Bill Clinton plays savior for Arkansas Democrats

Story highlights

  • Bill Clinton will be in Arkansas on Monday to campaign for Democratic candidates
  • The Arkansas trip will mark Clinton's biggest campaign push during this election
  • This election could determine whether Democrats can hold onto major offices in Arkansas
Bill Clinton and James Lee Witt were walking through the kitchen at the Arlington Hotel in Hot Springs during a recent fundraiser when cooks and servers rushed to shake the former president's hand.
"We went up some stairs and a guy was standing there," recalled Witt, Clinton's former FEMA director who is now running for Congress. Clinton "said to him, 'You know, I met you here 35 years ago.' The guy said 'You sure did.'"
Clinton is drawing on his more than four decades of political experience as he returns home Monday to bolster Democrats who are fighting for survival. Arkansas, like other southern states, is increasingly dominated by Republicans and the November election could decide whether Democrats can hold onto any major office here.
That's where Clinton comes in.
He's launching his biggest push of the midterm campaign season in Arkansas -- a four-city, two-day swing of fundraisers and rallies.
Clinton is especially well positioned to help Democrats here. The Arkansas ballot reads like cards from his 1980's Rolodex.
Gubernatorial candidate Mike Ross was Clinton's driver during his 1982 run for governor.
Incumbent Sen. Mark Pryor, who was 11 when he first met Clinton and whose father, David, was a political mentor to the former president, is one of the Senate's most vulnerable Democrats. He will be at all four Clinton events.
"This is a very personal election cycle for President Clinton in Arkansas and he knows the districts down to the precincts," said Adrienne Elrod, an Arkansas native who cut her political teeth in the Clinton White House and now serves as Communications Director to Correct the Record, doing rapid response to criticism of Hillary Clinton.
Witt first met Clinton when the former president was 27 and running an ultimately unsuccessful bid for Congress. The two supported each other through campaign after campaign.
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"He is probably the best in the world," Witt said of Clinton's ability to inspire people to vote.
The former president has already shown a willingness to take on Republicans ahead of the midterms.
"A lot of these Republicans, they've spent all their time dissing the president and dumping on the Senate majority leader, Harry Reid," Clinton said at the Iowa Steak Fry last month. "If you look at them, half the time, they're not even running against their opponents. They're trying to get you to check your brain at the door, start foaming at the mouth, push some hot button. The last thing they want you to do is think."
Clinton will attend rallies and fundraisers Monday in Conway, at the University of Central Arkansas just outside of Little Rock and at Arkansas State University in Jonesboro. On Tuesday, Clinton will headline events in Conway and the University of Arkansas at Fayetteville, where he and Hillary Clinton both taught law.
Clinton is useful to southern Democrats because he can go to parts of the country where President Obama cannot. A recent NBC News-Marist poll, for instance, shows Obama with a 31% approval rating in Arkansas.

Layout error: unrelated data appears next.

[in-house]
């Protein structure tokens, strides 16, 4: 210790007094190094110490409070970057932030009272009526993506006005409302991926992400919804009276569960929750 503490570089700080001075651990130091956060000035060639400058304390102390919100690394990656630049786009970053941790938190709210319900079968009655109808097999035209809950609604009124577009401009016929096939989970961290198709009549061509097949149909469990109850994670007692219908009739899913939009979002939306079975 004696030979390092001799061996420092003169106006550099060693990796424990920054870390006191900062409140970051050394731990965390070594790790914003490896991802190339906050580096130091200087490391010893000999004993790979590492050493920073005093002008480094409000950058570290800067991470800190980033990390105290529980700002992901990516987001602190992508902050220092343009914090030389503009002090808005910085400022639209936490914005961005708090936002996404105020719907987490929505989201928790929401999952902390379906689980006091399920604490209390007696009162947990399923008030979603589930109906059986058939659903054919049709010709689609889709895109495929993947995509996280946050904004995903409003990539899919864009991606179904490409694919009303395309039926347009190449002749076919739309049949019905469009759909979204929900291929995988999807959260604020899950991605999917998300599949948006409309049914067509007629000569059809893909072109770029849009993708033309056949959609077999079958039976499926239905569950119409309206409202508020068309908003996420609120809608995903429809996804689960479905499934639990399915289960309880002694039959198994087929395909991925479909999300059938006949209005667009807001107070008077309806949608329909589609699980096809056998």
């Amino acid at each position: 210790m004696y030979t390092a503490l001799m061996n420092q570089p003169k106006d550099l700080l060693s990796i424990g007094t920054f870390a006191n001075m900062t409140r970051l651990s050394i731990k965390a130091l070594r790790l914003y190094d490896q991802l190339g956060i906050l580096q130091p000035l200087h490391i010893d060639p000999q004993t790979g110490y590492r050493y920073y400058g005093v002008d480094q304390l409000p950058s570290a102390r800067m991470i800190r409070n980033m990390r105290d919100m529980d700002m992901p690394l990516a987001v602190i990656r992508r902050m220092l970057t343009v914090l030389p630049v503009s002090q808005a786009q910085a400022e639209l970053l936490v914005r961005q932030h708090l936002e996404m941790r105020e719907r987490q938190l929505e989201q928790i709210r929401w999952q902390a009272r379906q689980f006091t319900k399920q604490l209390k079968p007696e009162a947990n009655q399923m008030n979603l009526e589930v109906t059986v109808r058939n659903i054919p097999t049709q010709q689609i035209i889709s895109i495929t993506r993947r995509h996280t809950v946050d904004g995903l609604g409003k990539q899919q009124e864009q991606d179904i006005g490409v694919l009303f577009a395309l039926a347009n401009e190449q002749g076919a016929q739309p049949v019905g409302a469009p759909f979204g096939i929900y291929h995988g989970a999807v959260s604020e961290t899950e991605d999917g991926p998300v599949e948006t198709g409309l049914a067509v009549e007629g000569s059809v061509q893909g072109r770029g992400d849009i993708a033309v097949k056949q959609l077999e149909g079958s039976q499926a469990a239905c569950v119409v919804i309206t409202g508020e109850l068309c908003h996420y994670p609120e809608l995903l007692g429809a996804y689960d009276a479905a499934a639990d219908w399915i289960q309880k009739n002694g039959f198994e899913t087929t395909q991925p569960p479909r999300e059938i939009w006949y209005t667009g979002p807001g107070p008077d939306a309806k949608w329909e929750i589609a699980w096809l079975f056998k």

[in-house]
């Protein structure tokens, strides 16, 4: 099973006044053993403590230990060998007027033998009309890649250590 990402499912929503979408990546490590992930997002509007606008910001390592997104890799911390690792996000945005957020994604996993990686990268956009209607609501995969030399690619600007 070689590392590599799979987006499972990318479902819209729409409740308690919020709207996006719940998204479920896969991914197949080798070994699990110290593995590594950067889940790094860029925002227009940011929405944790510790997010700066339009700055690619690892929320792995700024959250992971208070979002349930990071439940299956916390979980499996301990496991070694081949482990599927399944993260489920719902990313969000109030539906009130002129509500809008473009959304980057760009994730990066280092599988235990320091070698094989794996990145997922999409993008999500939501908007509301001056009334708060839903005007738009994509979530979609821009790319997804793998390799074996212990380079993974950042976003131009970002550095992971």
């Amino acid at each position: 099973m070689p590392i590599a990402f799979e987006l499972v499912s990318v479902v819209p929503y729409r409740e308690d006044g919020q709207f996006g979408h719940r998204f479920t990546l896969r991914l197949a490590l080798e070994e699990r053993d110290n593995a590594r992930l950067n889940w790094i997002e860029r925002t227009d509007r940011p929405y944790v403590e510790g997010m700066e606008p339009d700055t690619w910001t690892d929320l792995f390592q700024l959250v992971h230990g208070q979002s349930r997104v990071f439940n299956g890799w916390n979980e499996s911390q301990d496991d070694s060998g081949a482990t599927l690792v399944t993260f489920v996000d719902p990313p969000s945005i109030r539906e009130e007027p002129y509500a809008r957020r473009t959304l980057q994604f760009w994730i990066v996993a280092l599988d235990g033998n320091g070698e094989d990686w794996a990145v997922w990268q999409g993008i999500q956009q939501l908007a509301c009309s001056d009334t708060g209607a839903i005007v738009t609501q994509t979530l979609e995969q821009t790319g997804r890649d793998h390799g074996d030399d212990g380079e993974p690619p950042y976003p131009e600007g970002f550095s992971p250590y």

When Clinton ran for president, he carried a number of southern states that eluded Obama, even as he won an historic 53% of the popular vote in 2008. But even Clinton, the native son, would struggle to put Arkansas in his column now.
Mitt Romney bested Obama by almost 24 percentage points in Arkansas in 2012. John McCain beat Obama by nearly 20 percentage points in 2008 and George W. Bush won out over John Kerry by just under 10 points in 2004.
The South is changing, and not in Democrats' favor.
"These states have been transformed in party terms. They are deeply red and that includes Arkansas," said Larry Sabato, Director of the University of Virginia Center for Politics. "Bill Clinton can have an effect in a Democratic primary, but much less in a general election. He is doing his duty and building up chits, presumably for Hillary."
Indeed, Clinton's visits appear to be as much about 2016 as they are about 2014.
Many Democrats think Hillary Clinton -- with her centrist roots and more hawkish stance on foreign policy -- may be competitive in some southern states in a general election.
"A lot of people believe Arkansas could potentially be in play in 2016 if Hillary Clinton decides to run so having Clinton allies in these statewide slots is important," said David Brock, a 1990s nemesis of the Clintons who has since become their chief defender by founding Correct the Record.
Clinton is playing his favorite role -- savior -- in this state where the races he's stumping for show just how close southern Democrats are to extinction.
Pryor leads Republican Rep. Tom Cotton by just two points with 7% of those surveyed still undecided, according to a recent USA Today/Suffolk University poll.
In the governor's race, the same poll shows Ross trailing Republican Asa Hutchinson by two points with 11% still waiting to make up their mind.
Clinton's support for Ross is also a chance to pay back an old enemy. When he was a Reagan-appointed U.S. attorney, Hutchinson prosecuted Clinton's brother, Roger, on drug charges. Hutchinson later played a key role in Clinton's impeachment in the House of Representatives.
"There are scores to settle," said one Democratic operative with Arkansas ties.